Muslim Association of the Lictor

Muslim Association of the Lictor

Associazione Musulmana del Littorio
HeadquartersTripoli, Italian Libya
Youth wingArab Lictor Youth
IdeologyItalian Fascism
National affiliationNational Fascist Party
Fascist decorations used by the Muslim Association of the Lictor

The Muslim Association of the Lictor (Italian: Associazione Musulmana del Littorio, AML) was created in 1939 as the Muslim branch of the National Fascist Party of Italy.[1] It was found mainly and largely in Italian Libya.[2] It was dissolved by the Allies during the invasion of Italy in 1943.


The "Associazione mussulmana del Littorio" was founded by the Italian Governor-General in Libya, Italo Balbo, in January 9, 1939.[3]

This "Cittadinanza Italiana Speciale" (Italian Special citizenship) was created for indigenous Libyans only within Libya (they could not migrate to Italy proper with this form of citizenship) that was claimed to have been done as a gesture of gratitude for the military support received by 9000 native Libyans in the Italian conquest of Ethiopia in 1936.[4] Laws were subsequently passed that permitted indigenous Libyans to join the National Fascist Party and in particular the Muslim Association of the Lictor.[5]

The correspondent association of AML for youths in Italian Libya was called Arab Lictor Youth, that -by order of governor Balbo- was responsible for integrating sport between Arabs, Jews and Italians.[6]

Political Links[edit]

There were even connections with the Muslim Brotherhood in Egypt. Indeed the future presidents of Egypt Nasser [7] and Sadat were related to the "Associazione Mussulmana del Littorio", when were members of the "Green shirts" of Egypt fascim[8].

...I (Sadat) contacted for the first time general Ali al Masri, linked to the Italo-Libyan Fascist of the "Associazione Mussulmana del Littorio", in 1939 and later in Marsa Matruh in spring 1941.... I had some meetings with him in order to organize a revolt pro-Rommel in the Nile delta and in Cairo against the British...and I helped him to try to escape from Egypt in 1941. Anwar Sadat[9]

They were even jailed when the Italian and German troops reached El Alamein in summer 1942, and they were ready for an insurrection in Egypt against the British with support of Libyan members of the Muslim Association of Lictor[10]

Another political link with Libya's fascist organization for Arabs was the one of Sadat with Mustafa Maizran, the representitative of Tripolitania at the 1951 Conference for Libya's independence. Mustafa Maizran was a high ranking director for Tripolitania's Associazione Mussulmana del Littorio in 1940 and -because he was bilingual Italian and Arab- was the link between Italo Balbo (governor of Libya) and the group of Egyptian officials under the leardership of Sadat for a meeting to be done in Sidi Azeis near Marsa Matruh in the first days of war. Folco Quilici wrote about this meeting, that was not done because of the "strange" murder of Balbo while flying above Tobruk toward Sidi Azeis [11]. After the failure of this meeting the English authorities forced two Egyptian divisions (and Sadat) to withdraw from the Libyan-Egyptian frontier (Sadat wrote about this "humiliation" in his famous "Revolt on the Nile"[12]). Mustafa Maizran -after the meeting failure- distanciated himself from the fascist organizations in Libya.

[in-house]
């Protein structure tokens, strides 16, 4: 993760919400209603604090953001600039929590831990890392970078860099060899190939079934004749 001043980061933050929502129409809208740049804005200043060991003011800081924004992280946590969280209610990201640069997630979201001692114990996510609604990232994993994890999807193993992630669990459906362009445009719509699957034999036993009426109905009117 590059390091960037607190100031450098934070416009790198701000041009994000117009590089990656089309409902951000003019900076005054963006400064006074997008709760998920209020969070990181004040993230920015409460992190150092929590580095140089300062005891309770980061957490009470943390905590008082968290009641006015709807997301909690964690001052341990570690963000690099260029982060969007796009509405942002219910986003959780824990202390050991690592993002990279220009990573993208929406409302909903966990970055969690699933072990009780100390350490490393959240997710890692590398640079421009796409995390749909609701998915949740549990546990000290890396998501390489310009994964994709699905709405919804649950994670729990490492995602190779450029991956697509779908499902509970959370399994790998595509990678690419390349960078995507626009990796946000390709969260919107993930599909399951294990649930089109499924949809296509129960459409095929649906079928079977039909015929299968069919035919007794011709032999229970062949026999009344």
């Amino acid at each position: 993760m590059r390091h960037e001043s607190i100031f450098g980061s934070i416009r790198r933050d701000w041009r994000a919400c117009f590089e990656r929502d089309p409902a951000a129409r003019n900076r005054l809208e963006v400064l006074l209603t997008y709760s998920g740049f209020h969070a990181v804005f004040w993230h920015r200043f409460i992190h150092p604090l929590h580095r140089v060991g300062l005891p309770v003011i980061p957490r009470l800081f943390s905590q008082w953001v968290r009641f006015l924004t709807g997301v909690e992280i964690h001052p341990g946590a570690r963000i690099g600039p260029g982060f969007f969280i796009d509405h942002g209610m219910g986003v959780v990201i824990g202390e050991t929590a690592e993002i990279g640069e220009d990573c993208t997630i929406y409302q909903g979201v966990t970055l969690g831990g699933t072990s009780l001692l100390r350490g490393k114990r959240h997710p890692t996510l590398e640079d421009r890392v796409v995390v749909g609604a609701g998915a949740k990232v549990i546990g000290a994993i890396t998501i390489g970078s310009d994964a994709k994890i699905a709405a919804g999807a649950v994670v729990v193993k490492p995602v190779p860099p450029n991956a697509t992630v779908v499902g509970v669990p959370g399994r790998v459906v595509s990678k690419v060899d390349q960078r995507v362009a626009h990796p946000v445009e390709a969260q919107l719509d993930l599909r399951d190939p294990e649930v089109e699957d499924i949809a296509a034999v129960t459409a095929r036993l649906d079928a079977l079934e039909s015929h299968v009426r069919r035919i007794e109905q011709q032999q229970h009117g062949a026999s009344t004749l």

See also[edit]


  1. ^ Video of the AML creation in 1939
  2. ^ Sarti, Roland. 1974. The Ax Within: Italian Fascism in Action. New York: New Viewpoints. p190.
  3. ^ Munzi, Massimiliano. L'epica del ritorno: archeologia e politica nella Tripolitania italiana. Saggi di storia antica. "L'Erma" di Bretschneider. Roma, 2001
  4. ^ Donati, S."A Political History of National Citizenship and Identity in Italy, 1861–1950", p. 193
  5. ^ Sarti, p196.
  6. ^ Gianluca Gabrielli: "Balbo's Fascism and Sport", p.242 (in Italian) [1])
  7. ^ Photo of Nasser as "Greenshirt" (pointed by arrow)
  8. ^ Nasser and Arafat, members of Egypt's fascist organizations
  9. ^ Anwar El-Sadat. "In Search of Identity: An Autobiography". p. 26-38
  10. ^ Stefano Fabei - Giovanna Canzano: "Fascismo, Nazionalsocialismo, gli Arabi e l’Islam" (in Italian) [2]
  11. ^ Balbo's death
  12. ^ Revolt on the Nile, by Sadat


  • Donati, Sabina A Political History of National Citizenship and Identity in Italy, 1861–1950. Stanford University Press, Stanford, 2013 ISBN 0804787336 ([3])